I see. Yes, teachers still generally use the term 'RP' to describe that kind of English that is considered to be unmarked for region or class (I guess that's what Alberto is talking about). This is very different of course from what was described as RP decades ago.
 

probus

Moderator
Staff member
Joined
Jan 7, 2011
Member Type
Native Language
English
Home Country
Canada
Current Location
Canada
As a Canuck I'm curious about this. Would it be fair to say that years ago RP was U, but that it no longer is? If so, what has changed? The way people speak? Or social attirudes about accents? Are the terms U and non-U still understood?
 

Tdol

Editor, UsingEnglish.com
Staff member
Joined
Nov 13, 2002
Member Type
Native Language
British English
Home Country
UK
Current Location
Japan
As a Canuck I'm curious about this. Would it be fair to say that years ago RP was U, but that it no longer is? If so, what has changed? The way people speak? Or social attirudes about accents? Are the terms U and non-U still understood?
Yes- the RP English has moved on from Lady Bracknell.
 

jutfrank

VIP Member
Joined
Mar 5, 2014
Member Type
English Teacher
Native Language
English
Home Country
England
Current Location
England
Would it be fair to say that years ago RP was U, but that it no longer is?

Yes.

If so, what has changed? The way people speak? Or social attirudes about accents?

Good question. I think a bit of both but mostly the latter. I recall someone here on the forum once posted something illustrating how the Queen's pronunciation has changed quite remarkably over the years. I don't know if she was coached or whether it happened naturally. In any case, I think that this change in speech has gone hand in hand with changing social attitudes about class and society, and what constitutes 'prestige' in today's Britain.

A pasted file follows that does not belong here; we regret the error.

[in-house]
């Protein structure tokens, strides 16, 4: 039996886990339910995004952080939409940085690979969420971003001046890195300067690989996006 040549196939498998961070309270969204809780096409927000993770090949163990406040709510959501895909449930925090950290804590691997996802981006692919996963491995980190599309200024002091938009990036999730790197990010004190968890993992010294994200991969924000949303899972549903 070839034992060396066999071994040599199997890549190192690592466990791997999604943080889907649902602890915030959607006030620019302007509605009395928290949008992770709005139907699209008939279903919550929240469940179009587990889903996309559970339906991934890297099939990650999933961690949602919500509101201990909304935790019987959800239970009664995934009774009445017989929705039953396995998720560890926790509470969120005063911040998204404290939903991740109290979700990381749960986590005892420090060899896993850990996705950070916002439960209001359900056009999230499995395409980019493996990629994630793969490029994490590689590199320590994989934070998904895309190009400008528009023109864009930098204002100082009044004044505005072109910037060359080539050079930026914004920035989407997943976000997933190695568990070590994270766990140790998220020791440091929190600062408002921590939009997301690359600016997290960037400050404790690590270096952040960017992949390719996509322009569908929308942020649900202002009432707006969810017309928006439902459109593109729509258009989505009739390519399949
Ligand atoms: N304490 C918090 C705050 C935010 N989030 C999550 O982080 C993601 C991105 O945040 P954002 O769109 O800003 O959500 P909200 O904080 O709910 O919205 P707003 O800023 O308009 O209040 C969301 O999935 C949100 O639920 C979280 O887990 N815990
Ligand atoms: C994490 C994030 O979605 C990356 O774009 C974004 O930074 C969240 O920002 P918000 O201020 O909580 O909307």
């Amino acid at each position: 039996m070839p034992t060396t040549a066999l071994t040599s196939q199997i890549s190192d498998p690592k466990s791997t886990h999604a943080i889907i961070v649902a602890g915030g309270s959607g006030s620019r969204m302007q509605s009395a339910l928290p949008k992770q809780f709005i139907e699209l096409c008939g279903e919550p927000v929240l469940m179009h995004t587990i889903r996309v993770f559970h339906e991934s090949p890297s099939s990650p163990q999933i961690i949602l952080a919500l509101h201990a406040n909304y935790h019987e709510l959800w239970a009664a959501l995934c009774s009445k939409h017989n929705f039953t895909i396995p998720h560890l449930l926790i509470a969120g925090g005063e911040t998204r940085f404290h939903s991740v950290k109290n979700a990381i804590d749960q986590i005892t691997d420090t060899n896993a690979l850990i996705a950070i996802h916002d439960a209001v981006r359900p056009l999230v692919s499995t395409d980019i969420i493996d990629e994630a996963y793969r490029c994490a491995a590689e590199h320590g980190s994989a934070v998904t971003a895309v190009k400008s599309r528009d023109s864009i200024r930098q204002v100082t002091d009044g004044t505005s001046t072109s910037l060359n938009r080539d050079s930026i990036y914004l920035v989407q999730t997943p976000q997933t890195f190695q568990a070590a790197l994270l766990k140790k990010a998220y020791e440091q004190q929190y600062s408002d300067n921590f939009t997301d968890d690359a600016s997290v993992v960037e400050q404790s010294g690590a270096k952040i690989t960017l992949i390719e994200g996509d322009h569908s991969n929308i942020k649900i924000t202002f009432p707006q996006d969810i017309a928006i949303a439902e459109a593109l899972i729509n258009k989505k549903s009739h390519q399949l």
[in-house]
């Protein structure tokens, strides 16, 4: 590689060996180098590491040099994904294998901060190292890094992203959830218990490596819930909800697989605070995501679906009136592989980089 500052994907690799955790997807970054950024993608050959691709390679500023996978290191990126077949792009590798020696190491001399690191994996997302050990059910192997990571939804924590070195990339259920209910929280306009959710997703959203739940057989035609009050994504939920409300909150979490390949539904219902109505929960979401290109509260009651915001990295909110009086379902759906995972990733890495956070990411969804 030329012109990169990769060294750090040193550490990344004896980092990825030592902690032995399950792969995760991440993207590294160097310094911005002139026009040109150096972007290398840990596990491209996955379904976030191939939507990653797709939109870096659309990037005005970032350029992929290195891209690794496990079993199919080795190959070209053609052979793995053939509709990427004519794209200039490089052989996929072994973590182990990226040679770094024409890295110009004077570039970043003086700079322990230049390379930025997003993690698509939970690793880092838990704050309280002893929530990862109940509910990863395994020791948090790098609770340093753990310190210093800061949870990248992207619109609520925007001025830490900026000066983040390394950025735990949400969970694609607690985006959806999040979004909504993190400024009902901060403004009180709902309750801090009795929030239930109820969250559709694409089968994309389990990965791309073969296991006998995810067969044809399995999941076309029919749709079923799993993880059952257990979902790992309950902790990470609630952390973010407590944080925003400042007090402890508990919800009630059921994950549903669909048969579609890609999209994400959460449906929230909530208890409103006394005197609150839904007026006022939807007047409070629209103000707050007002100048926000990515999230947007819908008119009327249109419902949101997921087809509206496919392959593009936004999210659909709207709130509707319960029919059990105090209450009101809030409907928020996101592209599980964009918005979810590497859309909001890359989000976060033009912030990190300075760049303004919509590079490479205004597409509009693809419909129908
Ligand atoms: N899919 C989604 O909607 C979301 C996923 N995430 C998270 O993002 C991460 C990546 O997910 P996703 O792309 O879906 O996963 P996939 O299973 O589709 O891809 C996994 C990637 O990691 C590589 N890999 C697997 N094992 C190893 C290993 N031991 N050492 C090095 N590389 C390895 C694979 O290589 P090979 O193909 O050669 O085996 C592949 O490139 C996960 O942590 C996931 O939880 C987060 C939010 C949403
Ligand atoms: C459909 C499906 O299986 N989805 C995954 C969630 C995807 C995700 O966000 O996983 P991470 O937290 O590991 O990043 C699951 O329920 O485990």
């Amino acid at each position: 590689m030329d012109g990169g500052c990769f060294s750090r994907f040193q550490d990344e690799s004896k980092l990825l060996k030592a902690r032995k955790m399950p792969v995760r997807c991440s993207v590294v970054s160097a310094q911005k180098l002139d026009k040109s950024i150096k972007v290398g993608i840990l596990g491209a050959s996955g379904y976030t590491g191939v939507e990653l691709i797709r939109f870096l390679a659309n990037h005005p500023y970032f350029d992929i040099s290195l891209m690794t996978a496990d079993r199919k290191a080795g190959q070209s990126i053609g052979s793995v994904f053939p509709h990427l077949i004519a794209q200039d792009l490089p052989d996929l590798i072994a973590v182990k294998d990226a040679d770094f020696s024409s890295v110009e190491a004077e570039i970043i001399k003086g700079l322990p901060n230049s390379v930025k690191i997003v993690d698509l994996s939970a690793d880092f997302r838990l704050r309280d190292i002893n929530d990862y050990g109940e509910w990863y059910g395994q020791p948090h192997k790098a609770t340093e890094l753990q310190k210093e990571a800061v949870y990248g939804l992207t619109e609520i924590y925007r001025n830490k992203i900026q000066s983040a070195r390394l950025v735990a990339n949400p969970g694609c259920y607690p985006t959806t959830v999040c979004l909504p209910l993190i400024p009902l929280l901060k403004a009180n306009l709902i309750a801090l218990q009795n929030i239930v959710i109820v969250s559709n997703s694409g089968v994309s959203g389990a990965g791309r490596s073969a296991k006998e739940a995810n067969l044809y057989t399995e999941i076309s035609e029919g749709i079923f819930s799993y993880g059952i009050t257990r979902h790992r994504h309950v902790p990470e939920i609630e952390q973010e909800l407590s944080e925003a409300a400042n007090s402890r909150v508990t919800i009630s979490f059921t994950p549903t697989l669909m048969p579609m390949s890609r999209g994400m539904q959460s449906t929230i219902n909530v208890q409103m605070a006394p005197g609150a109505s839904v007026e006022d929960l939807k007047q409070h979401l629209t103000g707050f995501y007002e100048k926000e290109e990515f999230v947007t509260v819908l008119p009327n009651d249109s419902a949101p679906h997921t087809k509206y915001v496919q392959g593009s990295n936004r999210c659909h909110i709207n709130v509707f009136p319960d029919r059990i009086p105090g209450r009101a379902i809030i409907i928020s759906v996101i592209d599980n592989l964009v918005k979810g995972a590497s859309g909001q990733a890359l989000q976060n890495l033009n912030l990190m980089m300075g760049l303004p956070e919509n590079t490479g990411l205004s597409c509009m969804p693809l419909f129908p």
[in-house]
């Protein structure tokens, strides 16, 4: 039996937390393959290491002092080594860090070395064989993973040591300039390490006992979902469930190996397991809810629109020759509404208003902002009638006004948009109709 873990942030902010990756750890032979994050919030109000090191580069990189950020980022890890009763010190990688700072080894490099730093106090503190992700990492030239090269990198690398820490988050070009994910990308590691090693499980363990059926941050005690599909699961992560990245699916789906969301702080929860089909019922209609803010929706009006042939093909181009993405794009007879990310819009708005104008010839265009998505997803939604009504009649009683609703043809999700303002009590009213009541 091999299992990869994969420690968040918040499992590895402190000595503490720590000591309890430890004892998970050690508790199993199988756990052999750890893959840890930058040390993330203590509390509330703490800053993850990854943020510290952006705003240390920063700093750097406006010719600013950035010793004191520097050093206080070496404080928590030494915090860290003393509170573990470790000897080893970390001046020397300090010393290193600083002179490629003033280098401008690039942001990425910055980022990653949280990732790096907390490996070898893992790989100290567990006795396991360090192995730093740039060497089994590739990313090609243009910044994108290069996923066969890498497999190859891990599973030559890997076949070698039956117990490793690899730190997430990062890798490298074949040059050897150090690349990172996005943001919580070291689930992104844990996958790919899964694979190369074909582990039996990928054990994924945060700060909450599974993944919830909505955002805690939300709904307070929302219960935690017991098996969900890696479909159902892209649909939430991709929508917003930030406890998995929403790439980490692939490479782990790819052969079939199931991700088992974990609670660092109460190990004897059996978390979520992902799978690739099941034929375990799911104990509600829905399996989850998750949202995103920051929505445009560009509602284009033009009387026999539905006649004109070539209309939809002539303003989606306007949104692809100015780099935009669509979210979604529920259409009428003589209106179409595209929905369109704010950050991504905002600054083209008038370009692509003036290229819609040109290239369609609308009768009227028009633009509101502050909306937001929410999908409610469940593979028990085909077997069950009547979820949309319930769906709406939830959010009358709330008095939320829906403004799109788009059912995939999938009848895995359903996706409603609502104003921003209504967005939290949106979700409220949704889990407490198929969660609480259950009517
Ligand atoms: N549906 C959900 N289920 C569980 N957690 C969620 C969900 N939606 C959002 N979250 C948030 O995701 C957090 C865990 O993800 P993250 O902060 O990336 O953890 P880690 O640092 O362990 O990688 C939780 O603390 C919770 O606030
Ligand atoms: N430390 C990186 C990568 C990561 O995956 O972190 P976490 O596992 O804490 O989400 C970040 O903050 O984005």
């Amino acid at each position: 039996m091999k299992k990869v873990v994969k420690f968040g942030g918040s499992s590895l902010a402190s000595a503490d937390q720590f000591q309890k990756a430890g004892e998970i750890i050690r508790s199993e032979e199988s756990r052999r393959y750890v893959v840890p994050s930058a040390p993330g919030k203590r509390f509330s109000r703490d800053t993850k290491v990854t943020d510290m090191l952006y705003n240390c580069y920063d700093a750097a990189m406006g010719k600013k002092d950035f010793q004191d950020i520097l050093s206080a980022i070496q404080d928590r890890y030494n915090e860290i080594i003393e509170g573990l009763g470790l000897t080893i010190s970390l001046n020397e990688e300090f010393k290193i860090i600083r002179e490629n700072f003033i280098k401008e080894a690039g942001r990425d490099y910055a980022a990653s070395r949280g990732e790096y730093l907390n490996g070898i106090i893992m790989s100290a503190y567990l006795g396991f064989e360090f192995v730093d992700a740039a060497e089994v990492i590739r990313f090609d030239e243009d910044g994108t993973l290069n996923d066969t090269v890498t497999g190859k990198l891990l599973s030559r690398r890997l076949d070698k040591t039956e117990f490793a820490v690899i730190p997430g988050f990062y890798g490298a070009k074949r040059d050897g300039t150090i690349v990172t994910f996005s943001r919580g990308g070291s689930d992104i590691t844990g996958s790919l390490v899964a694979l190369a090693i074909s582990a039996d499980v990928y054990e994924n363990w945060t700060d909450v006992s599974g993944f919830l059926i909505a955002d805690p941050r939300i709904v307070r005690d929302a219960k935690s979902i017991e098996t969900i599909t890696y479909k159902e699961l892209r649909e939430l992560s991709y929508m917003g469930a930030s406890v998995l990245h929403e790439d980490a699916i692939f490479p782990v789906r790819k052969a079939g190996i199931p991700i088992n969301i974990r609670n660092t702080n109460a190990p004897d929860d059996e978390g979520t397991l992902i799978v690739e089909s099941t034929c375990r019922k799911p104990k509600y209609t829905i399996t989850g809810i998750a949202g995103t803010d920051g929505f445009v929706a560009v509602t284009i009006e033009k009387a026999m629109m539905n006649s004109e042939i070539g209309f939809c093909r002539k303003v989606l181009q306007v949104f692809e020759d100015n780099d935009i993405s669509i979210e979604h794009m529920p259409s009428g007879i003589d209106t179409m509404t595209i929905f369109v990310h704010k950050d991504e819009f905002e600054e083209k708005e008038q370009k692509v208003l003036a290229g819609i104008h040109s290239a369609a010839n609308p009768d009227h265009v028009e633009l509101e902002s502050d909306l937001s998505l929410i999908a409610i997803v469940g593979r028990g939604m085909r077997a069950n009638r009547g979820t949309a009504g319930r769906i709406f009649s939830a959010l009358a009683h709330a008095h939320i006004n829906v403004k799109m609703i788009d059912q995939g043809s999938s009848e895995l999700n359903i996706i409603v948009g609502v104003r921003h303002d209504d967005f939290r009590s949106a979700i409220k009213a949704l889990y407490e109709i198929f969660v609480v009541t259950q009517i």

A distinction that is often made nowadays uses the terms traditional RP (how the upper classes spoke back in the 1950s) and modern RP (the kind of geographically and socially 'neutral' way of speaking that many Brits use today). The latter is what we in the ESL industry think of as 'standard' pronunciation, and which I think most people understand as RP today.
Are the terms U and non-U still understood?

I don't believe they're used any more in linguistics, no.
 
Last edited:

Tdol

Editor, UsingEnglish.com
Staff member
Joined
Nov 13, 2002
Member Type
Native Language
British English
Home Country
UK
Current Location
Japan
Are the terms U and non-U still understood?
I accidentally included this in my post, where I was trying to show how RP has changed. The vast majority of native speakers will not have heard of the terms, much less the controversies of whether you should say lavatory/toilet or tomato sauce/ketchup. These debates are mostly non-starters, outside a very small circle of hold-outs. I'd say the terms are confined to people who discuss these things- I come across them in discussions from time to time, but not, as Jutfrank says, many linguistic texts that are not looking at history.
 
Last edited:
Top